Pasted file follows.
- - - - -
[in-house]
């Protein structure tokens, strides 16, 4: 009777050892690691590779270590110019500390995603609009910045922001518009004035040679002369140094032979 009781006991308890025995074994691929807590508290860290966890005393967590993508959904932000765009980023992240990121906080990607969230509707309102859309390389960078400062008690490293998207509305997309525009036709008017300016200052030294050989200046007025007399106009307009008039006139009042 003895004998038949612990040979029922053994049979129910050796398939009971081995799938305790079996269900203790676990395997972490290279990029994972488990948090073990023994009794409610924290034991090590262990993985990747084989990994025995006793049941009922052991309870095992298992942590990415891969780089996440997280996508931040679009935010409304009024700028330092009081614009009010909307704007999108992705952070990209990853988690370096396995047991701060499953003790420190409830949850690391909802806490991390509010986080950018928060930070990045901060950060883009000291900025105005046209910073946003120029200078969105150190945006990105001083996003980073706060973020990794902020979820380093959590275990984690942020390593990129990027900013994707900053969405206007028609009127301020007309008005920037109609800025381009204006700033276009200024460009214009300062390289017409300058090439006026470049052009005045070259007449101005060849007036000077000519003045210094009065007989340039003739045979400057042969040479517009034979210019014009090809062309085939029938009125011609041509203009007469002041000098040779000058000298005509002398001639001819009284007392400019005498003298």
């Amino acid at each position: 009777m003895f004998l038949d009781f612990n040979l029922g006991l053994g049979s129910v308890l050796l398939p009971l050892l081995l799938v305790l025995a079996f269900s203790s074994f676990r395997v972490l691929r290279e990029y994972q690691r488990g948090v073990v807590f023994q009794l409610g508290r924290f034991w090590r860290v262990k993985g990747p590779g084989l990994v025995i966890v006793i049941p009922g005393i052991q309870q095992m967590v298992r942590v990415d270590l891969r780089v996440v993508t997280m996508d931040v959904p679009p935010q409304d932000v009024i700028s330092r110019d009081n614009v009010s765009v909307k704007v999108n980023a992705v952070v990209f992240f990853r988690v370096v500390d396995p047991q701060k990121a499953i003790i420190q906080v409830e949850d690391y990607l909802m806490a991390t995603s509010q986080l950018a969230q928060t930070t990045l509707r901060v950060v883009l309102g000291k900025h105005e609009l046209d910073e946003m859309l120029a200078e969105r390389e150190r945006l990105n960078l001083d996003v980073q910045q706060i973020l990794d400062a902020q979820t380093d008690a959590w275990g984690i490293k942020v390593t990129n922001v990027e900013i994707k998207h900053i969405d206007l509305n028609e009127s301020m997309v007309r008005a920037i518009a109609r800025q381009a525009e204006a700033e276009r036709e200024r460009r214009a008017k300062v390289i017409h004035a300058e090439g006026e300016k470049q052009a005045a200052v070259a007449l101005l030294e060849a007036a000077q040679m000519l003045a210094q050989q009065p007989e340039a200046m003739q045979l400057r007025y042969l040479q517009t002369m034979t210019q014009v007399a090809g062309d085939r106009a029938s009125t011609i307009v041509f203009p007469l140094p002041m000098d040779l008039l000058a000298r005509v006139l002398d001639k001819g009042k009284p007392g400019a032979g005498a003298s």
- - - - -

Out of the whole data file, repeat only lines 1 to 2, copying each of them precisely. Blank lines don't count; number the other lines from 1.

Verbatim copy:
[in-house]
């Protein structure tokens, strides 16, 4: 009777050892690691590779270590110019500390995603609009910045922001518009004035040679002369140094032979 009781006991308890025995074994691929807590508290860290966890005393967590993508959904932000765009980023992240990121906080990607969230509707309102859309390389960078400062008690490293998207509305997309525009036709008017300016200052030294050989200046007025007399106009307009008039006139009042 003895004998038949612990040979029922053994049979129910050796398939009971081995799938305790079996269900203790676990395997972490290279990029994972488990948090073990023994009794409610924290034991090590262990993985990747084989990994025995006793049941009922052991309870095992298992942590990415891969780089996440997280996508931040679009935010409304009024700028330092009081614009009010909307704007999108992705952070990209990853988690370096396995047991701060499953003790420190409830949850690391909802806490991390509010986080950018928060930070990045901060950060883009000291900025105005046209910073946003120029200078969105150190945006990105001083996003980073706060973020990794902020979820380093959590275990984690942020390593990129990027900013994707900053969405206007028609009127301020007309008005920037109609800025381009204006700033276009200024460009214009300062390289017409300058090439006026470049052009005045070259007449101005060849007036000077000519003045210094009065007989340039003739045979400057042969040479517009034979210019014009090809062309085939029938009125011609041509203009007469002041000098040779000058000298005509002398001639001819009284007392400019005498003298």